Updating your resume is as easy as trim, insert, change, proofread. We’ve got all the details. [TWEET]
Was updating your resume one of your New Year’s resolutions? Jan. 1 has come and gone. If this item is still on your to-do list, now’s the time to take action with the proper resume writing steps. Don’t let another day, let alone another year, pass without refreshing your resume. Below are some resume tips on how to edit your resume to further your career in the new year:
While it may be your inclination to add more experience and details, it’s important to cut back, too. Before you incorporate additional information to your current and latest role, take some time to review your previous positions for outdated work experience and accomplishments.
As difficult as it may be to remove early achievements that you’re proud of, hiring managers generally recommend maintaining only the previous 10 to 15 years of work experience on your resume. Older work history is often not relevant unless you want to return to a previous career. And, it can sometimes even work against you by pointing to age or robbing you of space to focus on current accomplishments. However, when updating your resume, you can always make a note of previous experience at the bottom of the work history section.
According to Monster, “Other expendable items include obsolete technology and your high school diploma once you've earned a college degree.” You’ll also want to remove or replace details that aren’t necessarily aligned with your current professional goals. For example, a sales associate that has been promoted to management might consider replacing older individual quota attainment figures with their team’s most recent accomplishments.
Review the length of your resume, too. While it’s not necessary to trim your resume down to one page, it’s important to consider that hiring managers typically only take six seconds to review a resume before making a decision to keep it or toss it. That means a shorter resume – two pages or less – can have a greater impact. According to PC Magazine, “In many fields, a one-page resume showing only your highlights is more than fine—it's preferred.”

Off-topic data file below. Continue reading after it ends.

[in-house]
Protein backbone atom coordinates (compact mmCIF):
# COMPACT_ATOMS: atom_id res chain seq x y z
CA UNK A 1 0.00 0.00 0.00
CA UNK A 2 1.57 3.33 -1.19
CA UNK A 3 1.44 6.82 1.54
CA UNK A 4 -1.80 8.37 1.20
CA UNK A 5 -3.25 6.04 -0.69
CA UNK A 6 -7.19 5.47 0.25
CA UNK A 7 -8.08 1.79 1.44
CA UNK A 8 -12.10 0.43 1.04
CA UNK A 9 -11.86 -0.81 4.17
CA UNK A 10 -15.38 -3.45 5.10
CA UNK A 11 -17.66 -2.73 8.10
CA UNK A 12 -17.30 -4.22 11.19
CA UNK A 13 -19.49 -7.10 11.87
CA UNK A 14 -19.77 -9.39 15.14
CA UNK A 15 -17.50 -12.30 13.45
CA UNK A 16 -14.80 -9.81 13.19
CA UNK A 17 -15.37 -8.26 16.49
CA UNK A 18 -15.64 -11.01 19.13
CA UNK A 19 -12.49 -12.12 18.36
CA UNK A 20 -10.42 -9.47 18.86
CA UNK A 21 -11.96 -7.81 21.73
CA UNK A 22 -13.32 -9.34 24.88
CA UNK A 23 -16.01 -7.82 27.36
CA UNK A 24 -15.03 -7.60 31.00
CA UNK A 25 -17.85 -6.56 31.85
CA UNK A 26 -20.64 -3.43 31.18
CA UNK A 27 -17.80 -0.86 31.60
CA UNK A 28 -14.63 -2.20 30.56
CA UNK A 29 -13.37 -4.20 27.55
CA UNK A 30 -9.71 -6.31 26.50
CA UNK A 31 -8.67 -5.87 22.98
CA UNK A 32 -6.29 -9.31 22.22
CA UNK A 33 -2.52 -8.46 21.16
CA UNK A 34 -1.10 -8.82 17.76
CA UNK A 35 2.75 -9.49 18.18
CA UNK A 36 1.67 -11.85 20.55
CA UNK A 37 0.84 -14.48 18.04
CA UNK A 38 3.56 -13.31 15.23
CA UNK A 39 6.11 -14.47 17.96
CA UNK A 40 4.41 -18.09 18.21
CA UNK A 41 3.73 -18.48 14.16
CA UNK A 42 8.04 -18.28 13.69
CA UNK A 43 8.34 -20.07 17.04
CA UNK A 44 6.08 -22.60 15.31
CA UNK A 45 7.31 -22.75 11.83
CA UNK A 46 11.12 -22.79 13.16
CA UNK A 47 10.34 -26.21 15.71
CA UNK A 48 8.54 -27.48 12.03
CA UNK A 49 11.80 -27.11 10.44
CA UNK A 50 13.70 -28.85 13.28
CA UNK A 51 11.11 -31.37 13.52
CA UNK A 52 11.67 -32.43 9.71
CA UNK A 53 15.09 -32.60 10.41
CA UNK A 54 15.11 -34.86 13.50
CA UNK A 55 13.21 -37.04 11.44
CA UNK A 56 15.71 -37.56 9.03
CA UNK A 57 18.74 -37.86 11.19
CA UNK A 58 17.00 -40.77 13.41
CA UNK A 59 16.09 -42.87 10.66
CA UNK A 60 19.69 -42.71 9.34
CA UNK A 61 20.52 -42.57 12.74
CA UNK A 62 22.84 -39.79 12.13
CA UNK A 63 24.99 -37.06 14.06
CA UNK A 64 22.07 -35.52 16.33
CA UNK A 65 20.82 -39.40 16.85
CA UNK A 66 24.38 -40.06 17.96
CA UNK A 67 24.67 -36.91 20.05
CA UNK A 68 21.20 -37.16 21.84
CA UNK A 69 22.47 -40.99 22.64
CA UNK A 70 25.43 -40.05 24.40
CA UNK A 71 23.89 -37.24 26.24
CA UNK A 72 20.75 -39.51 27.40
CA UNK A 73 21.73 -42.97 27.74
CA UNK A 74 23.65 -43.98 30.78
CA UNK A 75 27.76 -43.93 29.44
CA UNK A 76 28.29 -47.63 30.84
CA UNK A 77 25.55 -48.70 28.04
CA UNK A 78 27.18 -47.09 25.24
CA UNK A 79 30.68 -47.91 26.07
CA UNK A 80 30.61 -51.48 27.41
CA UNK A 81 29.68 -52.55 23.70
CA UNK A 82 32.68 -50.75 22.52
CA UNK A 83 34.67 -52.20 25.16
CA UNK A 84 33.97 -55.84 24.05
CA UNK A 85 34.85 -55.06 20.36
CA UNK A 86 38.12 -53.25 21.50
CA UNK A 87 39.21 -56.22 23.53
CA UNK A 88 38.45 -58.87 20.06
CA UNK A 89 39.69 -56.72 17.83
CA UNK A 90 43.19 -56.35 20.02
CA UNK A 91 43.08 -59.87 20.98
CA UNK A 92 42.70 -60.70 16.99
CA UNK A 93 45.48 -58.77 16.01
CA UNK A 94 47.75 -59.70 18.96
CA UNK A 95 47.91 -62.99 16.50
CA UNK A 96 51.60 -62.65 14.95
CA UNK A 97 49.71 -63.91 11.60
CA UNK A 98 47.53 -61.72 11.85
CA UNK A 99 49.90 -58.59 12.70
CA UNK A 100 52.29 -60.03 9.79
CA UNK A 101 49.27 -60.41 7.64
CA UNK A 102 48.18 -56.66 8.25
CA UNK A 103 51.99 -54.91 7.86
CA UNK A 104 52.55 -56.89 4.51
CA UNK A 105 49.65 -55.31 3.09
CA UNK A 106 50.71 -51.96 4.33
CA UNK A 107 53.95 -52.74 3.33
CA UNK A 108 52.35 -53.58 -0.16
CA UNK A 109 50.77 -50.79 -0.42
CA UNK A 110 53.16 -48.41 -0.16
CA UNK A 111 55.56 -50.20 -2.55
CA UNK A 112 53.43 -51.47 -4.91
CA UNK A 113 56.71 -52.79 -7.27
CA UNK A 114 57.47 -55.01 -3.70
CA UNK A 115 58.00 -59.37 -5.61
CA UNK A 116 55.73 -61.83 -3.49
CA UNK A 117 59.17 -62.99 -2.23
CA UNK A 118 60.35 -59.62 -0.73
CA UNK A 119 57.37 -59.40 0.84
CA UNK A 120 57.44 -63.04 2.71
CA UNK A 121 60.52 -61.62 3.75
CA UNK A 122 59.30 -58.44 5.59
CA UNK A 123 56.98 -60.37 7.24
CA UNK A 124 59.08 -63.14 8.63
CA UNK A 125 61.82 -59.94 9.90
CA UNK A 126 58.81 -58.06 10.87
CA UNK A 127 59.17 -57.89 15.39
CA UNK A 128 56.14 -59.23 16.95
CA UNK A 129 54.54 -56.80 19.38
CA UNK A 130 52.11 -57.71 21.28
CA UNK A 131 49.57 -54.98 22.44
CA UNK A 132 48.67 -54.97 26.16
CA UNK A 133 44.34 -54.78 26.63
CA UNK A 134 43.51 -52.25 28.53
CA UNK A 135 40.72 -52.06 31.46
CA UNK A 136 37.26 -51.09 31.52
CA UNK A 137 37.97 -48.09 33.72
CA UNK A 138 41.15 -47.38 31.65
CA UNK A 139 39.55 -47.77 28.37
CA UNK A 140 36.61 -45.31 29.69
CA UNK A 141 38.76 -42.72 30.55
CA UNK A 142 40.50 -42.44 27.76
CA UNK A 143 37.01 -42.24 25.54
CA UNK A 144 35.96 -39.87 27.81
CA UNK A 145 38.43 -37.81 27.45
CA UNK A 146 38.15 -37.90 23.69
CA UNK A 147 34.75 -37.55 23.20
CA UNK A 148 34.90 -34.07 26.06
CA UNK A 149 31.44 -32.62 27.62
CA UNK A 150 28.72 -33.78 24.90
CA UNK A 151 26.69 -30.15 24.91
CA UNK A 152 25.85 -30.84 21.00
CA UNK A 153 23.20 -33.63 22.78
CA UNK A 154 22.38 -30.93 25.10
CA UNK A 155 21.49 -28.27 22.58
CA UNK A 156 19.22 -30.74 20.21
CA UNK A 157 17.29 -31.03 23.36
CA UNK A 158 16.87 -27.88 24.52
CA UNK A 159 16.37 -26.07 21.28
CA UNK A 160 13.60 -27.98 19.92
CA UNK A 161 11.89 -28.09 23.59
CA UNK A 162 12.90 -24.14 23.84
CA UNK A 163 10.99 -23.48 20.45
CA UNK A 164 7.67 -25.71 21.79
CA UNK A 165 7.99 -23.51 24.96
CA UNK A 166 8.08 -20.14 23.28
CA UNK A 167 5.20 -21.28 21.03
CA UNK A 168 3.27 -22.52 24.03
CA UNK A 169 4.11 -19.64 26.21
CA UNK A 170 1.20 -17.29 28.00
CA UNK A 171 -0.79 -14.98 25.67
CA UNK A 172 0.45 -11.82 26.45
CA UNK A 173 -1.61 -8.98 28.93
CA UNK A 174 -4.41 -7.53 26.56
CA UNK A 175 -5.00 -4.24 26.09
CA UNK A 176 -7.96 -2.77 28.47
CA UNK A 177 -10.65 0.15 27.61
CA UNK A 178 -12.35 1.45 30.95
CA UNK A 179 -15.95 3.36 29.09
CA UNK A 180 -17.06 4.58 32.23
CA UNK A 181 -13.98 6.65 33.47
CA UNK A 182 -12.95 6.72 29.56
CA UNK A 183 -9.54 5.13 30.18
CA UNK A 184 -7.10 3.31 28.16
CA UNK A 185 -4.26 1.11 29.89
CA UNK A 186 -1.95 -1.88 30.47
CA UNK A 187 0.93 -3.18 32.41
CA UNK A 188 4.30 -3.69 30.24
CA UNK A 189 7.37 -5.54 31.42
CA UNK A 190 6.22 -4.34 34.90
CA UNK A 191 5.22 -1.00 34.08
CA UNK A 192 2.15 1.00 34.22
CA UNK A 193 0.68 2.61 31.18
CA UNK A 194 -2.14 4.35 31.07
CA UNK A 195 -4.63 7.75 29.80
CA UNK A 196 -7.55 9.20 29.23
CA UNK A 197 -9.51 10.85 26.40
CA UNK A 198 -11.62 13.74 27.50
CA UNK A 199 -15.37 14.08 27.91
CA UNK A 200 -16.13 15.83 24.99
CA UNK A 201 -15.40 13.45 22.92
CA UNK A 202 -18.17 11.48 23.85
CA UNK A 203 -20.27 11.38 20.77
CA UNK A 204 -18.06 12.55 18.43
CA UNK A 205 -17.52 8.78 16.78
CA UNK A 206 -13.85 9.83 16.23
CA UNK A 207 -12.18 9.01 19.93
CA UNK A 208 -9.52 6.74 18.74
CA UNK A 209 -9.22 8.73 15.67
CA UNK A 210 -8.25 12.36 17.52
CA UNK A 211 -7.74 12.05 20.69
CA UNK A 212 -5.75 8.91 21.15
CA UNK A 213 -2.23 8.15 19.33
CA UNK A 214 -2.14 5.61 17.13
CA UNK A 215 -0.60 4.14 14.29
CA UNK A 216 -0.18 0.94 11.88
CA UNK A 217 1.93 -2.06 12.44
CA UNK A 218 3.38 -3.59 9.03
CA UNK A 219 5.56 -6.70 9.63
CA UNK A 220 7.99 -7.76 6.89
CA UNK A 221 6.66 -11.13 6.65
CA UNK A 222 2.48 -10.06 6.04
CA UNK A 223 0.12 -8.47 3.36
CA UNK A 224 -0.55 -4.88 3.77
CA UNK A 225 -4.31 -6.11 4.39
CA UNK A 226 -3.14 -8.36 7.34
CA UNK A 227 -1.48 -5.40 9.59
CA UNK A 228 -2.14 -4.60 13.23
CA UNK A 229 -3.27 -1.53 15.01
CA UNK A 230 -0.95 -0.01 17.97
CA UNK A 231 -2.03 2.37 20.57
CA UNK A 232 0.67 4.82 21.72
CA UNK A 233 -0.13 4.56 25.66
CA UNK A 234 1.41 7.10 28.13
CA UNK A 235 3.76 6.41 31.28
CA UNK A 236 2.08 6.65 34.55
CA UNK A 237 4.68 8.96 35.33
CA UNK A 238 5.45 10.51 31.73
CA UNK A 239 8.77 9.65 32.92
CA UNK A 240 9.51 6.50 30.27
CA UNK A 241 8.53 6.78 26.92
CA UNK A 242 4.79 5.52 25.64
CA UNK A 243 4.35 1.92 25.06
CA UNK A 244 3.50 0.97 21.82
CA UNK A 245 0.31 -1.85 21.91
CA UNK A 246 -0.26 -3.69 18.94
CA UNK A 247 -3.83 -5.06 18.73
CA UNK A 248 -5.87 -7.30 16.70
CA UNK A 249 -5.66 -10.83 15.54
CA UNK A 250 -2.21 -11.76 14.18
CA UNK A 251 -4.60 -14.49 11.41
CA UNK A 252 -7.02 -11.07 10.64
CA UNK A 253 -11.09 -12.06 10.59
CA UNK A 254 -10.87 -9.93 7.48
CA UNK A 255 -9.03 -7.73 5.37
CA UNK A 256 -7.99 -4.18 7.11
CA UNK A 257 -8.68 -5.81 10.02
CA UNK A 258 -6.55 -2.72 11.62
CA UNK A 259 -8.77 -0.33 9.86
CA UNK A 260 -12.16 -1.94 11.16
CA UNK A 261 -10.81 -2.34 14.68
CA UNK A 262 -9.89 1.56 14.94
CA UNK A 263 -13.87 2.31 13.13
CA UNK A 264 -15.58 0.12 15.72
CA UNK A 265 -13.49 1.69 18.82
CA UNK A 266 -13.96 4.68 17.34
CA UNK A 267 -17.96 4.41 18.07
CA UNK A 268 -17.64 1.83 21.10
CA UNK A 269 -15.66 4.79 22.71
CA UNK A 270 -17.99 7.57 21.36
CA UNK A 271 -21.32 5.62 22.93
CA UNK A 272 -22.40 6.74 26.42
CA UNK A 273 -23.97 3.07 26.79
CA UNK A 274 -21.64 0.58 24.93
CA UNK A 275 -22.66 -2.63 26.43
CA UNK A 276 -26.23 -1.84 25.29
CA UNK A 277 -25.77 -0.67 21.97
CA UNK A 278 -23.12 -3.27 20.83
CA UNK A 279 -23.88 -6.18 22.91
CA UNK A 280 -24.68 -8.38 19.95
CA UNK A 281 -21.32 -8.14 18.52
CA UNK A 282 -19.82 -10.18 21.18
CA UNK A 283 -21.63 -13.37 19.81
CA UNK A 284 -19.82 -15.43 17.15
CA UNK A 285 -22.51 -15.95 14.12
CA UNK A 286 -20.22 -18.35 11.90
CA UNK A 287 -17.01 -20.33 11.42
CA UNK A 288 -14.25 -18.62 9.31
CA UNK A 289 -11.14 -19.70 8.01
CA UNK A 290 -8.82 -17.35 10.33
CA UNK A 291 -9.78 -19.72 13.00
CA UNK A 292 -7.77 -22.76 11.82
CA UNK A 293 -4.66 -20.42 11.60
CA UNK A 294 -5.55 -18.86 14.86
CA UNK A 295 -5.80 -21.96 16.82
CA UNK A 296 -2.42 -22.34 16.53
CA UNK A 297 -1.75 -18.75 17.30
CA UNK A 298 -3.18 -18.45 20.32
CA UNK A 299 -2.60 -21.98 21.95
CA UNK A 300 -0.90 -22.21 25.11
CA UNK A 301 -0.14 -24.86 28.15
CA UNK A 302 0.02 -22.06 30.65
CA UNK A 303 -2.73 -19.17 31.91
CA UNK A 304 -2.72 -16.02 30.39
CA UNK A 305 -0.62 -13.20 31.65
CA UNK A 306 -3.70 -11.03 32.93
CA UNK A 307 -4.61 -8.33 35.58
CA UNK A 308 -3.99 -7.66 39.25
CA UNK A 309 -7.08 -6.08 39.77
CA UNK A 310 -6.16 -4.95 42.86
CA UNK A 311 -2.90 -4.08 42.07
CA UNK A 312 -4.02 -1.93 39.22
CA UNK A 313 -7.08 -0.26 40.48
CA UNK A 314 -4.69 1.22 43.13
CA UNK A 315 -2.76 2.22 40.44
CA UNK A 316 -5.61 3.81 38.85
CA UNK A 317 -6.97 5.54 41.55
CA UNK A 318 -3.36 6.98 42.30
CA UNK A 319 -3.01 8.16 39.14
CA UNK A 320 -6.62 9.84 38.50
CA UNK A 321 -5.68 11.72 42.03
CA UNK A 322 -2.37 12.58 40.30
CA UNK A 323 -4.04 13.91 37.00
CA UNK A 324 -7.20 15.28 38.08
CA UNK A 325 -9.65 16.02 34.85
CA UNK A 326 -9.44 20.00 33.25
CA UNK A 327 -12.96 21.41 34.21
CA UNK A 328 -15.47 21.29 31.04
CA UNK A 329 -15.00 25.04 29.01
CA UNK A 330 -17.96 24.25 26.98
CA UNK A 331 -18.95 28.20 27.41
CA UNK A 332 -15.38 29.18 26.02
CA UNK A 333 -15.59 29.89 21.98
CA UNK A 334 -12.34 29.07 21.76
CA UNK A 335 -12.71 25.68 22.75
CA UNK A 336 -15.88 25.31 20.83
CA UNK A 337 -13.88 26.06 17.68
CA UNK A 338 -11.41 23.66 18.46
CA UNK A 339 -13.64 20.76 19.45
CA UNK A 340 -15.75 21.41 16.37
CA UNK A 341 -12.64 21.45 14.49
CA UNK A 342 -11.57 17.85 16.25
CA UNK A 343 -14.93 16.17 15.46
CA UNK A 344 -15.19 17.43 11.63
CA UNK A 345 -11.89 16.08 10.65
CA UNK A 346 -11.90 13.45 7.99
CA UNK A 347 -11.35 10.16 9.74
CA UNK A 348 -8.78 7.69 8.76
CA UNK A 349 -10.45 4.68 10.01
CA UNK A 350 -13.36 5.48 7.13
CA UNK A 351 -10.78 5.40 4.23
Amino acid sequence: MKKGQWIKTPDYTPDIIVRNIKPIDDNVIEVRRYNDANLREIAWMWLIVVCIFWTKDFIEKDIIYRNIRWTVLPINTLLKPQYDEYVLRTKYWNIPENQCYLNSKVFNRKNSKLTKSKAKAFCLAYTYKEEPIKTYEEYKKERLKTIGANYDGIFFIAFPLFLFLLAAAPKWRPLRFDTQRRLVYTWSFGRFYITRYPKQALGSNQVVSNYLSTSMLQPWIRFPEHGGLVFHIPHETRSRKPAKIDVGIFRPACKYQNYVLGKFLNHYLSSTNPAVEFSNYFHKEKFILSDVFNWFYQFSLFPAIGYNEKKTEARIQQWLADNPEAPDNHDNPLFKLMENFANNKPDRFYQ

Click on the following link to learn more about choosing the right resume length.
Once you’ve removed irrelevant details from past jobs, update your resume with new information that parallels your career goals. Consider certifications, trainings, awards, and accomplishments you received within the past year. Don’t forget to add new skills; often these keywords in your field help your resume stand out from the rest when pre-screened by applicant tracking systems (ATS). If you’ve taken on increased responsibilities at your current job, one of the crucual resume writing steps is to make sure you update the language to reflect your latest accomplishments in the position.
As you add these new details, you should also remove less relevant information from your current position. USA Today recommends using “no more than 6-7 bullet points for any given position. If you do? Cut and condense. No matter how long you’ve been in a job or how good your bullets are, the recruiter just isn’t going to get through them.” It’s also important to remember that your most recent position deserves the most attention. Older positions shouldn’t have as many bullet points.